NewsCovering California


Port Hueneme looks to ease SoCal cargo ship congestion

Posted at 9:16 AM, Oct 22, 2021
and last updated 2021-10-22 12:16:09-04

PORT HUENEME, Calif. (KERO) — A port in California is stepping up to help with the national supply chain crisis.

Some ships that are unable to wait to offload cargo in Los Angeles and Long Beach are sailing up the coast to Port Hueneme.

The traditional cargoes at the Port of Hueneme are bananas, fresh produce, cars and fertilizer.

But with the current backlog of ships at the ports of Los Angeles and Long Beach, the Port of Huenemes CEO and director says they have become a relief valve for the congestion at the bigger ports down south.

"When cargo comes from Asia to trans-shipment hubs in South America, it can jump on a ship and come up to Hueneme that way. We're also seeing some smaller size vessel charter ships out of smaller niche shipping lines in Asia and bring their cargo here this way," said Kristin Decas, Port of Hueneme CEO port director.

Decas says the Port of Hueneme is also helping out on the export side.

"And we're seeing those containers come here to Port Hueneme and be able to get on ships and move to South America trade lanes. In fact, just this first quarter alone, our export volume is up 219%," said Decas.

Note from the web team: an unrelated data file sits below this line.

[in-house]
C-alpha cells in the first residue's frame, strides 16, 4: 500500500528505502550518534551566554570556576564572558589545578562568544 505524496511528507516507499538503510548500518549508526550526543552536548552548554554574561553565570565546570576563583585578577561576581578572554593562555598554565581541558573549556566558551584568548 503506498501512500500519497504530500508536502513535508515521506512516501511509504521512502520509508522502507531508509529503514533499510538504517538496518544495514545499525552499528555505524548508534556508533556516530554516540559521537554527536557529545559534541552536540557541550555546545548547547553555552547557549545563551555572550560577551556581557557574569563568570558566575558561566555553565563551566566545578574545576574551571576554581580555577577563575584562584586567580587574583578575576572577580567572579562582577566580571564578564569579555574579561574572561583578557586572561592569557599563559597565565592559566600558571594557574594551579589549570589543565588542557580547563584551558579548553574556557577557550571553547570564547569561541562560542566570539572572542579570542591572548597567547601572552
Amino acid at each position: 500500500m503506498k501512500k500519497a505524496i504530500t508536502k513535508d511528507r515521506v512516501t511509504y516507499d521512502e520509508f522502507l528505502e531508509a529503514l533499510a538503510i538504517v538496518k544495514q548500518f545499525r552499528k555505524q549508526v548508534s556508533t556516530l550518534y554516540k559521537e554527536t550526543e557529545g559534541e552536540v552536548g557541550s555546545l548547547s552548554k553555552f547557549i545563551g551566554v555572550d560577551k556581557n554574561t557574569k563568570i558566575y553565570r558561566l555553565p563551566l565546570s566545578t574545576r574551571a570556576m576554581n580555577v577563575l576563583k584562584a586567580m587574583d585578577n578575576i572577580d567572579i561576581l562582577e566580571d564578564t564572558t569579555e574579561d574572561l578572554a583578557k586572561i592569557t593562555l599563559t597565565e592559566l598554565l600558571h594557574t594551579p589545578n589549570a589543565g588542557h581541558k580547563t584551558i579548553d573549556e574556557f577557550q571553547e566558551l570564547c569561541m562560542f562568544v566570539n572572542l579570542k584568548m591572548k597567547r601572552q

And to avoid the bigger ports, some vessels are now unloading all of their containers at the Port of Hueneme.

"We certainly can help move certain types of commodities that are more time sensitive to the market, say electronics and other commodities can now start coming through here," said Decas

While on a tour of the operations, Decas explained why we don't see any congestion at this traditionally 24/7 port.

"We bring a container in, it gets checked in, it gets put on a chasse and then it goes out to a distribution facility outside the gate where it gets inspected by customs there, hence you don't have bottlenecking here inside the gate and at the gate of the port," she said.

Decas is glad to hear the governor has ordered other ports to start looking into off-site storage areas or distribution facilities.

"It's important that we continue to act as that operating port, that conductor, to make sure that all aspects of the supply chain are in check and have the capability to handle the volume of cargo coming through this operation," said Decas.